The policy change regarding post-study work opportunities for international students, coming at a time when the UK has seen an enormous dip in the number of incoming international and particularly Indian students in recent years, is again a welcome step but falls short of the NISAU’s consistent demand of the introduction of a conditional post-study work visa in the UK, based on our “Fair Visa, Fair Chance” proposal
The National Indian Students and Alumni Union UK (NISAU), Britain’s largest Indian student and youth forum, launches “Fair Visa, Fair Chance” Campaign as Home Secretary Sajid Javid unveiled changes to the UK’s immigration system in the Immigration White Paper….reports Asian Lite News
As Brexit stares at Britain, Home Secretary Sajid Javid unveiled the blue print for ‘The UK’s future skills-based immigration system’.
Mr Javid said the new system would be based on UK needs rather than where migrants were from and show the UK “open for business”.
Unveiling the plan at Parliament, Mr Javid said that while there was no “specific target” for reducing numbers coming into the UK, net migration would come down to “sustainable levels”.
The White Paper is the biggest shake-up of immigration policy for 40 years. It also include scrapping of the current cap on the number of skilled workers such as doctors or engineers from the EU and elsewhere; A consultation on a minimum salary requirement of £30,000 for skilled migrants seeking five-year visas; Visitors from the EU will not need visas and plans to phase in the new system from 2021.
“The proposed new single, skills-based immigration system brings forth a mixed-bag of announcements for international students and the UK higher education community,” said Mohanish Borana, President of the National Indian Students and Alumni Union UK (NISAU). “The removal of the requirement of labour market tests, removal of the annual cap on the number of work visas issued and expansion of the skills threshold are some welcome, and much needed, policy steps for employment in the post-Brexit Britain. NISAU, as the representative voice of students and young professionals of Indian origin, appreciates the UK Government’s intention to favour experience and talent over nationality.
“However, we believe that arbitrary salary caps and net immigration targets are in no way beneficial to the British economy given their effects on businesses and higher education. For instance, trainee solicitors are unlikely to meet the £30,000 salary cap – does this mean they are ‘unskilled’? We hope that further thought will be given to ensuring a welcoming and supportive immigration system.
“The policy change regarding post-study work opportunities for international students, coming at a time when the UK has seen an enormous dip in the number of incoming international and particularly Indian students in recent years, is again a welcome step but falls short of the NISAU’s consistent demand of the introduction of a conditional post-study work visa in the UK, based on our “Fair Visa, Fair Chance” proposal. While we acknowledge the policy intervention to allow all graduates to remain in the UK for up to six months after completing their studies, which is an additional 2 months on top of the existing 4 months, we strongly urge the government to go further.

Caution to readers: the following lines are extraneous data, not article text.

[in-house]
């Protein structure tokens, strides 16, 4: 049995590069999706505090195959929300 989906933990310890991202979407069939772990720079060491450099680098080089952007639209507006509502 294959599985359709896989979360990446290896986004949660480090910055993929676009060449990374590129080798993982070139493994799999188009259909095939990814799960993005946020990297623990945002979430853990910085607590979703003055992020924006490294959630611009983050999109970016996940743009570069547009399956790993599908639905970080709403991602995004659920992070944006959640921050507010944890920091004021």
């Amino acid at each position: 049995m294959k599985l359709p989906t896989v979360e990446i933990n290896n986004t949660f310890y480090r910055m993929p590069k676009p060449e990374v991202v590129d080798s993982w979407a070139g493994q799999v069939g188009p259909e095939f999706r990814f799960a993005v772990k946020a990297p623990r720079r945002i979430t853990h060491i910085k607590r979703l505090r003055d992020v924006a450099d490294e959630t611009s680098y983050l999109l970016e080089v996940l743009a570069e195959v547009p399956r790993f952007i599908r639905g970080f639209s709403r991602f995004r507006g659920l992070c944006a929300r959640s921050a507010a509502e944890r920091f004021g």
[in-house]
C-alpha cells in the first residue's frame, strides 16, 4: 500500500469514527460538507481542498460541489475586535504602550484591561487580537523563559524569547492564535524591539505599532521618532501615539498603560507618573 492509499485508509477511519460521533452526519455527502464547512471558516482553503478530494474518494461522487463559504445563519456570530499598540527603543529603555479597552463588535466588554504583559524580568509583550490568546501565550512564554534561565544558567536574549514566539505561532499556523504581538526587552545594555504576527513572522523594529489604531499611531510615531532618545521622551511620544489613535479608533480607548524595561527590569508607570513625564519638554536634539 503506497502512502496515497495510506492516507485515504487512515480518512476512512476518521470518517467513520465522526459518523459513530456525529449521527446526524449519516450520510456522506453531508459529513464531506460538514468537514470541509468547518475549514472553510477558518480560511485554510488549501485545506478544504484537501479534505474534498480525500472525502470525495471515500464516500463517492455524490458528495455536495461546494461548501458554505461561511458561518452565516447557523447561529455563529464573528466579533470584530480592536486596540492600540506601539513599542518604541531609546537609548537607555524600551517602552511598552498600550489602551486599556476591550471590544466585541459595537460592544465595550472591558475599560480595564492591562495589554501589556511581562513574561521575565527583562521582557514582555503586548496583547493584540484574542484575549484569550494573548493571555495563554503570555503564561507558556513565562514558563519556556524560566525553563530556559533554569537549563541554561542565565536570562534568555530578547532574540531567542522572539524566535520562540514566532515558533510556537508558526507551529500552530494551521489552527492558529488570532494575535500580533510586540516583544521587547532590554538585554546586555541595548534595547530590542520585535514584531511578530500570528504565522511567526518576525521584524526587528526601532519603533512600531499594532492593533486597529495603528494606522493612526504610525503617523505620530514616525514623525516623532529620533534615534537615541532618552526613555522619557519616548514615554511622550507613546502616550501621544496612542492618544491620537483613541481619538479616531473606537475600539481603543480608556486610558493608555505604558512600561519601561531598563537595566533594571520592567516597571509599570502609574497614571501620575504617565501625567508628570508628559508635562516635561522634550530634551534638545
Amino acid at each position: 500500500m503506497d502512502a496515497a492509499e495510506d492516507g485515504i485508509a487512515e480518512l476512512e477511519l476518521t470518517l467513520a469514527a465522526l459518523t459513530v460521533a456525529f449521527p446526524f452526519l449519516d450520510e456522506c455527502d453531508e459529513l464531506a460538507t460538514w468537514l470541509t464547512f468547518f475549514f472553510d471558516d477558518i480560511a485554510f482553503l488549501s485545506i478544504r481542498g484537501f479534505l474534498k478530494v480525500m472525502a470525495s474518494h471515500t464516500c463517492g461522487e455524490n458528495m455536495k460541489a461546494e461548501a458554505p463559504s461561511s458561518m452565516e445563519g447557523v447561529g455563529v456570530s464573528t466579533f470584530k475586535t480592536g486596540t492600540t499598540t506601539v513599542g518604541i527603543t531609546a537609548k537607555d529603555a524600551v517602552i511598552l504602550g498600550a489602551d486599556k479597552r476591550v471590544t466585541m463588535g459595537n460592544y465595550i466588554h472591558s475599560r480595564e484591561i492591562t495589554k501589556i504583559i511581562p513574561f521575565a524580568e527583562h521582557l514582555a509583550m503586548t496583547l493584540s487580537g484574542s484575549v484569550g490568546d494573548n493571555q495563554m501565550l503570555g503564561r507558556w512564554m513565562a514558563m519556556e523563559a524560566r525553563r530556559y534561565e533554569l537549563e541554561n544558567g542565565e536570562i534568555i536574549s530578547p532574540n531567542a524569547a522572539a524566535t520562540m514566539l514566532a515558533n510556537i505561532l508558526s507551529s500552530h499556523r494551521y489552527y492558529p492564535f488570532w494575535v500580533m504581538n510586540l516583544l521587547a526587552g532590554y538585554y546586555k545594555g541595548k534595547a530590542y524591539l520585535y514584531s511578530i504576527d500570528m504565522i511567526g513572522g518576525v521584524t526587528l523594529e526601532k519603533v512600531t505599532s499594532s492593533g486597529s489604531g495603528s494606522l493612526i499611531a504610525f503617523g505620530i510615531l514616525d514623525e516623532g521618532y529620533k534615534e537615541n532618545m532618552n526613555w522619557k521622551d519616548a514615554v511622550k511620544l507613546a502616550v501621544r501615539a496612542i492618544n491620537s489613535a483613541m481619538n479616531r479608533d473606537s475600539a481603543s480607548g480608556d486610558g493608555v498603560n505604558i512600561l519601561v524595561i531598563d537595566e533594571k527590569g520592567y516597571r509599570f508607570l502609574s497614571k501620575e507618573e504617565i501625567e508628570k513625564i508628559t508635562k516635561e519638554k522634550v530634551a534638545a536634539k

The Migration Advisory Committee’s review report, whose recommendations frame the basis of this Whitepaper, too reinforced the contributions that international students make on the UK economy, culture and society. NISAU has been demanding justifiable and fair consumer rights for these overseas students that could have put the UK higher education sector at par with its global competitors who are experiencing a surge in international students lately.
The post-study work visa scheme in the UK has been fundamental in ensuring that, in today’s competitive world, international students are able to supplement their international education with relevant work experience. NISAU, in the wake of this new development, announces the revival of its “Fair Visa, Fair Chance” campaign for a conditional post-study work visa based on the commitment of the graduating student to return to his/her home country after 2 years. The British government and other stakeholders are urged to understand that if the subjects eligible for this visa scheme are carefully chosen according to the requirements of both countries’ shortage subject lists then it could in fact become an excellent tool for strengthening bilateral links between Britain and countries such as India, a necessity post-Brexit.”